Income Prospects of British Columbia University Graduates
Using a new dataset which combines the 1982-1997 tax records and administrative records of British Columbia bachelors graduates from the classes of 1974-96, the real market income of graduates is examined, focussing on changes in income between graduating cohorts, as well as differences across major fields of study. For men and women BC graduates, there has been a decline in real annual income received after graduation for more recent cohorts which is eventually offset by a higher growth rate in income. Also, annual incomes after graduation are relatively high for graduates with applied degrees such as in the engineering, education, and health fields, however, incomes converge as graduate cohorts age. The former finding is at odds with those of Beaudry and Green (1997) who found that weekly earnings declined across cohorts for male university graduates, with no offsetting rise in the growth rate (their results were more similar for women). Differences may be due to this paper's use of annual income as an outcome measure, or its focus on BC student's outcomes rather than national outcomes.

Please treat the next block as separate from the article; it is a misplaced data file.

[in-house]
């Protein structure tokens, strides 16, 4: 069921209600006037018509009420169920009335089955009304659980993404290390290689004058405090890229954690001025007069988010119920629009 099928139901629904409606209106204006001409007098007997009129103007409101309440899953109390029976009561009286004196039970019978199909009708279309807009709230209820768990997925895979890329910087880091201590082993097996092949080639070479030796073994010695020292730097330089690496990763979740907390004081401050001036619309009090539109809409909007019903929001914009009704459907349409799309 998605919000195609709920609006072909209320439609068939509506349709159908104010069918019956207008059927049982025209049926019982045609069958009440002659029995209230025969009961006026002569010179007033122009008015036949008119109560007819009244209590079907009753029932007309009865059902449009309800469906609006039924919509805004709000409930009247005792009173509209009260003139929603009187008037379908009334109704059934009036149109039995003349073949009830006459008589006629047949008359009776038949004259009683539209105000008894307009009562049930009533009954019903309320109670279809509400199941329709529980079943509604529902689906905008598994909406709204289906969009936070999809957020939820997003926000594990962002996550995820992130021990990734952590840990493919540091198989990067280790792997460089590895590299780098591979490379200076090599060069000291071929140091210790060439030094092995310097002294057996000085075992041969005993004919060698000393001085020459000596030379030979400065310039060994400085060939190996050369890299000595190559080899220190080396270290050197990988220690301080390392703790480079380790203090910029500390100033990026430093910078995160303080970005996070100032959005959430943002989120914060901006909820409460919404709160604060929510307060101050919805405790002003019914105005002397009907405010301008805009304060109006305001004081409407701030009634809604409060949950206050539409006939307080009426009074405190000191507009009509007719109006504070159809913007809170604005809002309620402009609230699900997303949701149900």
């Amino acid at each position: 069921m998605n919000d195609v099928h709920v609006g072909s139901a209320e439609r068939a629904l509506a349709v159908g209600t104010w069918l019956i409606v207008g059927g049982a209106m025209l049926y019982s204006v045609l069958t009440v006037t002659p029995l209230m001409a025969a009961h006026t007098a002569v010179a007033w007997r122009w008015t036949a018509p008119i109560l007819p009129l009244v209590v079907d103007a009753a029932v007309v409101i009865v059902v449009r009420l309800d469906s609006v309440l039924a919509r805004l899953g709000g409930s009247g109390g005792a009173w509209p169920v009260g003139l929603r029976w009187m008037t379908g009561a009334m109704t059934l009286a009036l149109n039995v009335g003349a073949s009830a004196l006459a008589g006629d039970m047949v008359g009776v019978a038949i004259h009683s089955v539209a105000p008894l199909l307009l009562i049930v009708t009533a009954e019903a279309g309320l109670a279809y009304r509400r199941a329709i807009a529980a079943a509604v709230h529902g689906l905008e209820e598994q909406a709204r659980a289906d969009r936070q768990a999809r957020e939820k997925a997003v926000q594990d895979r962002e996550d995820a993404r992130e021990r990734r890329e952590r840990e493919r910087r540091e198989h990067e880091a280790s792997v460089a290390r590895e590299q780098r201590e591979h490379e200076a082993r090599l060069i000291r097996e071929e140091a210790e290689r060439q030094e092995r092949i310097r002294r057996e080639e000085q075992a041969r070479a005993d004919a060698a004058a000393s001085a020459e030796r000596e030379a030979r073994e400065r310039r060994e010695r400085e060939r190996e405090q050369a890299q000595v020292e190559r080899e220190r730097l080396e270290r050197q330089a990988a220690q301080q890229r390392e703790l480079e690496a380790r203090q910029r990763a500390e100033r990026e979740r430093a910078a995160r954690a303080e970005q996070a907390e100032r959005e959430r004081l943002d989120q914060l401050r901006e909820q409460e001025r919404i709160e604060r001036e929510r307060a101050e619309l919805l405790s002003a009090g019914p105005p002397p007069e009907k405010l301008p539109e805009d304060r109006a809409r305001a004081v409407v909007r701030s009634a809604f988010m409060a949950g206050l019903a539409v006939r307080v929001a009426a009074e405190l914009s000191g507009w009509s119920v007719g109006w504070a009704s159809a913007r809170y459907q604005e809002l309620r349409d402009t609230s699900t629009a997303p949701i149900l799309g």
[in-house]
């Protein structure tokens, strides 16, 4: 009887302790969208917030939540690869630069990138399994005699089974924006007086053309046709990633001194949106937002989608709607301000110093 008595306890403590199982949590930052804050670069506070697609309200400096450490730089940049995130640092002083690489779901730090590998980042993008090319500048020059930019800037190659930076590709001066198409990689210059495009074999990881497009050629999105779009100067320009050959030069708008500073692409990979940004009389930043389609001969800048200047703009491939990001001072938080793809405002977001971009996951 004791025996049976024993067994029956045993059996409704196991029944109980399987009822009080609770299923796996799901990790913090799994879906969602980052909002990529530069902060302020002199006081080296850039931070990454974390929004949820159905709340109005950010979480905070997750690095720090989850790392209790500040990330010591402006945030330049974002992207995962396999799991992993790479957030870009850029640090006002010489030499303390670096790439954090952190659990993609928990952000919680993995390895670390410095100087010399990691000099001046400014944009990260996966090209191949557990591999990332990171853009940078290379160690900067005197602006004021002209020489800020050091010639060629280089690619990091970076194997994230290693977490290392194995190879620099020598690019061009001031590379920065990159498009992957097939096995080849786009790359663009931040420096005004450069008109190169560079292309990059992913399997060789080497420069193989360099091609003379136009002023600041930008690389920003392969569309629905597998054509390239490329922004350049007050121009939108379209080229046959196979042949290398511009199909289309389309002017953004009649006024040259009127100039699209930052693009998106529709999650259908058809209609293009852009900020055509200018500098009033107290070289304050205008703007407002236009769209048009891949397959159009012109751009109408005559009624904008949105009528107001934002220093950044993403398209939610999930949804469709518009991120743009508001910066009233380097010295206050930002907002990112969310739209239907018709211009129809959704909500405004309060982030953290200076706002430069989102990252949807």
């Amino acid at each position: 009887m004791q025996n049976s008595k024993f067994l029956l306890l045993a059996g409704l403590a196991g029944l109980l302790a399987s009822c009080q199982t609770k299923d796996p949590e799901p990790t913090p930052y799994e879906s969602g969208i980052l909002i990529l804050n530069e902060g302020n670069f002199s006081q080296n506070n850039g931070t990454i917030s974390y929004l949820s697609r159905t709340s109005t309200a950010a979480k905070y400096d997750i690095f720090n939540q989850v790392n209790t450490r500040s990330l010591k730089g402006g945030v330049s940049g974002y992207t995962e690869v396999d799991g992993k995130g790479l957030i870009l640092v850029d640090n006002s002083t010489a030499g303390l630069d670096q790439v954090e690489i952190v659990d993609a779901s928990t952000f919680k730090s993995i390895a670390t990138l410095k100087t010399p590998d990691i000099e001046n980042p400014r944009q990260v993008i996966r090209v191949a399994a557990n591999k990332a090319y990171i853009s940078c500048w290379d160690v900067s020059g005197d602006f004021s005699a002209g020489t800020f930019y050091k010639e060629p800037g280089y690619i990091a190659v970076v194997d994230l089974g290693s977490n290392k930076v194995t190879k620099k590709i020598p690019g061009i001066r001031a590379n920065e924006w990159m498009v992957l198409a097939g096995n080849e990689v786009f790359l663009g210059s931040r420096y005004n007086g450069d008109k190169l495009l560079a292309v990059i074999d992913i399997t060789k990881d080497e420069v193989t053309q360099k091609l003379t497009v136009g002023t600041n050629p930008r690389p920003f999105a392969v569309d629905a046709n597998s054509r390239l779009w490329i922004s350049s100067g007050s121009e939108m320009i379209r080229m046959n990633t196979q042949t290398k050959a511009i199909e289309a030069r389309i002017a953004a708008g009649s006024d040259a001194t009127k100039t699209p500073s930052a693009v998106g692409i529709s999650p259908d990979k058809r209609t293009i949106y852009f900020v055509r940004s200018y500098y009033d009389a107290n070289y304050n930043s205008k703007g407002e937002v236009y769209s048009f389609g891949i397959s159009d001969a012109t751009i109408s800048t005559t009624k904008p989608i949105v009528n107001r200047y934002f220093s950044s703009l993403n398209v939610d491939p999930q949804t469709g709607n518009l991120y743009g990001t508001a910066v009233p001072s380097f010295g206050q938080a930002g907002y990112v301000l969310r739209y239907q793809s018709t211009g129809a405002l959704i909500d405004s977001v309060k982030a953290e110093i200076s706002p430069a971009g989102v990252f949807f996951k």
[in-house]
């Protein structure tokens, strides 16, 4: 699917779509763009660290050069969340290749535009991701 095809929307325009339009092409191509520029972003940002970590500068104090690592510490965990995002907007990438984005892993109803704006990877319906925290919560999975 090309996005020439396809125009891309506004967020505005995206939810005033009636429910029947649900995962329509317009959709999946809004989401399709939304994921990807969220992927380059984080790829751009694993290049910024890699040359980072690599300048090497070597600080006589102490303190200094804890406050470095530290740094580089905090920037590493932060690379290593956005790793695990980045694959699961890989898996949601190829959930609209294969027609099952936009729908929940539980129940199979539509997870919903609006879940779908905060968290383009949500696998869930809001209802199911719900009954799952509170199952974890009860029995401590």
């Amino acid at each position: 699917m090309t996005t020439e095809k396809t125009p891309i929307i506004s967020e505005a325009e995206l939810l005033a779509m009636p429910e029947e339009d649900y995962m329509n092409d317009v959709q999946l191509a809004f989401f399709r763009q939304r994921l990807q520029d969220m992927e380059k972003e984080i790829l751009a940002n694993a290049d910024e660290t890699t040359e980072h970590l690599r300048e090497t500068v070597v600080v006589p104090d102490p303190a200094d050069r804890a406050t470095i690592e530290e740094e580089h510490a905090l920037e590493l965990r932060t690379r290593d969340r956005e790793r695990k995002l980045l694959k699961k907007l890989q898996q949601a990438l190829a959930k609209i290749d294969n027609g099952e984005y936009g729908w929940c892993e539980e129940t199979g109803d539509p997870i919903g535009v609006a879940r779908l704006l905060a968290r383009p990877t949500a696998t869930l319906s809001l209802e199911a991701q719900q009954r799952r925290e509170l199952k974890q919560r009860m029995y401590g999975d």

|Date of creation:||04 May 2001|
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- Chamberlain, G., 1991. "Quantile Regression, Censoring, And The Structure Of Wages," Harvard Institute of Economic Research Working Papers 1558, Harvard - Institute of Economic Research.
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